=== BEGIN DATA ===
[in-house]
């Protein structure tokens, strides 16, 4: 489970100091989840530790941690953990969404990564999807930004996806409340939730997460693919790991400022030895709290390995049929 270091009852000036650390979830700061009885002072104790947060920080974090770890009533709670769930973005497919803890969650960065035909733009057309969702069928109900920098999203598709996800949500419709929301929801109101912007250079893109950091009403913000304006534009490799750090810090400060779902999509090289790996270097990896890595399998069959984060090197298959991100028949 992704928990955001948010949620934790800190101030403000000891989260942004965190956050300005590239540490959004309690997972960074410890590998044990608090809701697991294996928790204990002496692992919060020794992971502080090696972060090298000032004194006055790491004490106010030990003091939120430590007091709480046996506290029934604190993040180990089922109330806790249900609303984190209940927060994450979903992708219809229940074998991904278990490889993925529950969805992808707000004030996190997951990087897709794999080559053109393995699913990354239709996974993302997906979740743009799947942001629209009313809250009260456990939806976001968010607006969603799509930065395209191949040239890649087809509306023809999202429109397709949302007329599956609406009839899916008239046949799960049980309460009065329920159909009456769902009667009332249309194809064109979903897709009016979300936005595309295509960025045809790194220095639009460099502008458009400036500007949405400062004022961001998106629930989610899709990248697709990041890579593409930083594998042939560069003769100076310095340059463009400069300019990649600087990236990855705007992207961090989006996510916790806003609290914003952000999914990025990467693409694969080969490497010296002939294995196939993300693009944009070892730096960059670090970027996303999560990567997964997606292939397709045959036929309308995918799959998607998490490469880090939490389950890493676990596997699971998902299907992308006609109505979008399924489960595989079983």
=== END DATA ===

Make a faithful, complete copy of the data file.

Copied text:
[in-house]
């Protein structure tokens, strides 16, 4: 489970100091989840530790941690953990969404990564999807930004996806409340939730997460693919790991400022030895709290390995049929 270091009852000036650390979830700061009885002072104790947060920080974090770890009533709670769930973005497919803890969650960065035909733009057309969702069928109900920098999203598709996800949500419709929301929801109101912007250079893109950091009403913000304006534009490799750090810090400060779902999509090289790996270097990896890595399998069959984060090197298959991100028949 992704928990955001948010949620934790800190101030403000000891989260942004965190956050300005590239540490959004309690997972960074410890590998044990608090809701697991294996928790204990002496692992919060020794992971502080090696972060090298000032004194006055790491004490106010030990003091939120430590007091709480046996506290029934604190993040180990089922109330806790249900609303984190209940927060994450979903992708219809229940074998991904278990490889993925529950969805992808707000004030996190997951990087897709794999080559053109393995699913990354239709996974993302997906979740743009799947942001629209009313809250009260456990939806976001968010607006969603799509930065395209191949040239890649087809509306023809999202429109397709949302007329599956609406009839899916008239046949799960049980309460009065329920159909009456769902009667009332249309194809064109979903897709009016979300936005595309295509960025045809790194220095639009460099502008458009400036500007949405400062004022961001998106629930989610899709990248697709990041890579593409930083594998042939560069003769100076310095340059463009400069300019990649600087990236990855705007992207961090989006996510916790806003609290914003952000999914990025990467693409694969080969490497010296002939294995196939993300693009944009070892730096960059670090970027996303999560990567997964997606292939397709045959036929309308995918799959998607998490490469880090939490389950890493676990596997699971998902299907992308006609109505979008399924489960595989079983």